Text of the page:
Part 1 of this series on team-building in the NBA focused on two teams’ approaches to winning that have either failed or are still in development: Billy King’s swing for the fences trade, and Sam Hinkie’s Process. This article, then, is a look at Eastern Conference teams that have gone the full distance in the NBA over the past decade (those that have made the NBA Finals)— how they were created, and why they succeeded.
Cleveland Cavaliers: 2015-2017
Drafted: Kyrie Irving, Tristan Thompson, Matthew Dellavedova (2015-2016 only)
Free Agent: LeBron James, Richard Jefferson
Trade: Kevin Love, JR Smith, Iman Shumpert, Channing Frye, Timofey Mozgov (2015-2016 only)
How the Team Was Built: For all the talk of a “Big 3” in Cleveland, there would be no Cavaliers dynasty without LeBron James. His arrival in the summer of 2014 sparked the Kevin Love trade, immediately transforming the Cavs from a struggling young team to one competing for a championship. The rest of the team fell into place around the three stars, dependent on ring-chasing veterans (Jefferson being the best of them) and a couple younger holdovers. The final pieces to the puzzle came in the middle of the 2015 season, when Dion Waiters and some picks were shipped out for Smith, Shumpert, and Mozgov. The team has mostly been the same since, albeit with some changes around the margins. The Cavs are probably the least organic of the teams on this list, with the fewest significant home-grown players.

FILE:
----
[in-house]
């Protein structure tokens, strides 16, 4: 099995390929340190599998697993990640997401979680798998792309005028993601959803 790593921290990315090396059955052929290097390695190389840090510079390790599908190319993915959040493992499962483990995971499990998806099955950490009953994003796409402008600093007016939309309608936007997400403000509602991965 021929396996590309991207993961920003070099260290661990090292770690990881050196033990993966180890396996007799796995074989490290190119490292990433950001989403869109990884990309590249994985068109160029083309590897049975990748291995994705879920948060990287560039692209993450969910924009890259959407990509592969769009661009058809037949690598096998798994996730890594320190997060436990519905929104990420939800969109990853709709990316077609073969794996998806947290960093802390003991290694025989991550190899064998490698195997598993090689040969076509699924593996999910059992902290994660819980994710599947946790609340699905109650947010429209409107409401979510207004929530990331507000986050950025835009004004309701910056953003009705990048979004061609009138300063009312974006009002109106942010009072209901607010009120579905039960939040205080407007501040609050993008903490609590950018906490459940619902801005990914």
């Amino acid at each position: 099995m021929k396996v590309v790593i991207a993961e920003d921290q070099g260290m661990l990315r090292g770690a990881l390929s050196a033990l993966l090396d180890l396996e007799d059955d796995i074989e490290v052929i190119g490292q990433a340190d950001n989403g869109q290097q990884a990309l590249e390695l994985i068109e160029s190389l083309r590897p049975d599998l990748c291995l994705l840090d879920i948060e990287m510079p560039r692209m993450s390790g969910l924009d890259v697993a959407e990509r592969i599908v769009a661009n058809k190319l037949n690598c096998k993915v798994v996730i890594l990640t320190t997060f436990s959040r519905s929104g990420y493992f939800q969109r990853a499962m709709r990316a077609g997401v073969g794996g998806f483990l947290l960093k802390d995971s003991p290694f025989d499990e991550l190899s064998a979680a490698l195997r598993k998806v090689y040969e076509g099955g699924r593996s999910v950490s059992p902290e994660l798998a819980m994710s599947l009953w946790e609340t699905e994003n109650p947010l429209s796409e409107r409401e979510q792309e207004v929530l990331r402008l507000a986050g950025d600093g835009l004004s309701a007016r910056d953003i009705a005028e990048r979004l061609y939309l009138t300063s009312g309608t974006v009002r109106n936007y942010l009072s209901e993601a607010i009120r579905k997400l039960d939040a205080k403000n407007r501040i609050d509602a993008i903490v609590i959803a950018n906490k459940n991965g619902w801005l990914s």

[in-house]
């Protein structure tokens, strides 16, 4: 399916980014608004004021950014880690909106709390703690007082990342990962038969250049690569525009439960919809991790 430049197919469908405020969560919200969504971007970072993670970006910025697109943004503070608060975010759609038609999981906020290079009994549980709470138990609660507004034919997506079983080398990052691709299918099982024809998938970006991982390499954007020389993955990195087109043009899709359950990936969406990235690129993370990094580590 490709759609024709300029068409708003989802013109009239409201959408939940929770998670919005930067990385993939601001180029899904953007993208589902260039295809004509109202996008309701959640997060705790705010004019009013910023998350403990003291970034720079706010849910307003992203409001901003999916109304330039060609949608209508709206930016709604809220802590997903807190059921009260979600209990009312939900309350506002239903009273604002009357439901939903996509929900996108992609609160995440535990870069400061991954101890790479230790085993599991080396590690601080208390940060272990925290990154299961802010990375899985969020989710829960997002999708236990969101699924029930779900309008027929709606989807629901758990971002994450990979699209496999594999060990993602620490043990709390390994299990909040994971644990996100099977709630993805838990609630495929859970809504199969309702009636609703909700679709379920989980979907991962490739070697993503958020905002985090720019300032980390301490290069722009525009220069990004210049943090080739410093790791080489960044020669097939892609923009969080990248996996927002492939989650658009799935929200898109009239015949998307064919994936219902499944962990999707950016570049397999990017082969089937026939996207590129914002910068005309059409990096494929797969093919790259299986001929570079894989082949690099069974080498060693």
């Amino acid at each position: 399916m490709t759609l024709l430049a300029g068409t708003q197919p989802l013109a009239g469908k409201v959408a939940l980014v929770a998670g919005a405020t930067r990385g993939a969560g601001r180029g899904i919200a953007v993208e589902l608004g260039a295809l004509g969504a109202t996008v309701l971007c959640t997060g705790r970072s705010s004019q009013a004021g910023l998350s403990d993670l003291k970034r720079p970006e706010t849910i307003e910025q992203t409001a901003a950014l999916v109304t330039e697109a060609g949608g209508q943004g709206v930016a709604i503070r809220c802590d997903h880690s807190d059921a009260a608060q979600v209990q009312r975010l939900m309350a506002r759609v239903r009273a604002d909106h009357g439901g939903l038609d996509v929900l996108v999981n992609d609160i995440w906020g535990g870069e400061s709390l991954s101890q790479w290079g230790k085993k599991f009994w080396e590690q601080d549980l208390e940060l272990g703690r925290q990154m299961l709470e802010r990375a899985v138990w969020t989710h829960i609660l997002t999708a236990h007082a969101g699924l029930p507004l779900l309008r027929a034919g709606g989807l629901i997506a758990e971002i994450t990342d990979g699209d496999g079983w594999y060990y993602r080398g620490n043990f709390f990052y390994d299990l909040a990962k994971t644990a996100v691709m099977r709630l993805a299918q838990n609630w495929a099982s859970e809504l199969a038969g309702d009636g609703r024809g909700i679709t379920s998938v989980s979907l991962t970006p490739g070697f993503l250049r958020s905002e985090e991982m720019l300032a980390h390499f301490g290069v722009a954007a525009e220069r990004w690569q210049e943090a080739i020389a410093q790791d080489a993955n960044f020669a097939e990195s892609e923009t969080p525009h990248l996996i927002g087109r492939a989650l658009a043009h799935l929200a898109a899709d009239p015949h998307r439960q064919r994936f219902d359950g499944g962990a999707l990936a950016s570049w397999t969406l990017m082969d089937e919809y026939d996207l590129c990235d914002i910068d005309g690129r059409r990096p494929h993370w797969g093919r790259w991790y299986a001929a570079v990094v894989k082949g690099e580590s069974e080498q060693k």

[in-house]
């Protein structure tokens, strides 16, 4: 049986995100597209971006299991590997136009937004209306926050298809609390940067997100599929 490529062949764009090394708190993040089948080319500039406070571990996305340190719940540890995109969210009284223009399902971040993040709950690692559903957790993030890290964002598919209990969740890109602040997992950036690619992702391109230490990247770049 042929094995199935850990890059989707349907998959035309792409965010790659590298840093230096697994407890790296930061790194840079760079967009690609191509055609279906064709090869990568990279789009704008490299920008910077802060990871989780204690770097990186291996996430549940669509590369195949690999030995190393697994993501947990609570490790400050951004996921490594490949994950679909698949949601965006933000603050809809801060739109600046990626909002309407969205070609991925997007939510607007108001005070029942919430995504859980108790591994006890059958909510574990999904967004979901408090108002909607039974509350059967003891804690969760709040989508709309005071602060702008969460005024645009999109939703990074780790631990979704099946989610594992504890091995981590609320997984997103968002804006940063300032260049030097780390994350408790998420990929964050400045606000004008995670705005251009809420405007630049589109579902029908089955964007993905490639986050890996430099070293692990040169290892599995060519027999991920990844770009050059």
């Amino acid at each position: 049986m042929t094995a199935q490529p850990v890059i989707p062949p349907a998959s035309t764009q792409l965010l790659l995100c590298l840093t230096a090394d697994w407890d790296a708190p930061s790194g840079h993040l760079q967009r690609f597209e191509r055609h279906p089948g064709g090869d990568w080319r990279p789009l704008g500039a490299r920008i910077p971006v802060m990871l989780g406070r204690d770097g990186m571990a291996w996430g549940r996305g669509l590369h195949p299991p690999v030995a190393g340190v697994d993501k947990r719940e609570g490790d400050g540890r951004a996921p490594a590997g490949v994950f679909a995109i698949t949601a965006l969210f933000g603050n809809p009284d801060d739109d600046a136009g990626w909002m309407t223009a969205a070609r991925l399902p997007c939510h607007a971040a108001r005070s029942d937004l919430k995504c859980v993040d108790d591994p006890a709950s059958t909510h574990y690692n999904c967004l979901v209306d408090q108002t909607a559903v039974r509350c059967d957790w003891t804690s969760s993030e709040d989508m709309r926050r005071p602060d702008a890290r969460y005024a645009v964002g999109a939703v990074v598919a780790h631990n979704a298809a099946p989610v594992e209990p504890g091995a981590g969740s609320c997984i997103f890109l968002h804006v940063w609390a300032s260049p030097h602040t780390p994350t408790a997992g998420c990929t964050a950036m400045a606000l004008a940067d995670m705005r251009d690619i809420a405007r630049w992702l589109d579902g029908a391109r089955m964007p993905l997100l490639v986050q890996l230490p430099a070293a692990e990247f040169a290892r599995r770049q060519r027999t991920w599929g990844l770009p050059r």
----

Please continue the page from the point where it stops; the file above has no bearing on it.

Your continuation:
Long Term Strategy, if Any: The Cavaliers’ dynasty might be just as luck-driven as the Warriors. Before LeBron came back, the Cavs were awful, putting out terrible teams with young players who didn’t seem to be improving. However, they were blessed with landing three #1 overall picks in four years, including two incredible leaps in 2011 and 2014. 2011 yielded Irving, without whom LeBron wouldn’t have returned to Cleveland, while 2014 (Andrew Wiggins) enabled the Kevin Love trade. The Cavaliers pre-LeBron weren’t going through a “Process”, they were just bad. And they might still be bad if LeBron weren’t from Akron and hadn’t played his formative years in Cleveland. No other team in the NBA had that on their resume, and LeBron’s drive to win a ring for his former hometown is what led to his triumphant return. In other words, Cleveland was more fortunate than strategic (though their moves since LeBron has returned have mostly been very shrewd).
Miami Heat: 2011-2014
Drafted: Dwyane Wade, Mario Chalmers, Norris Cole (2012-2014 only), Udonis Haslem, Joel Anthony (Undrafted free agent)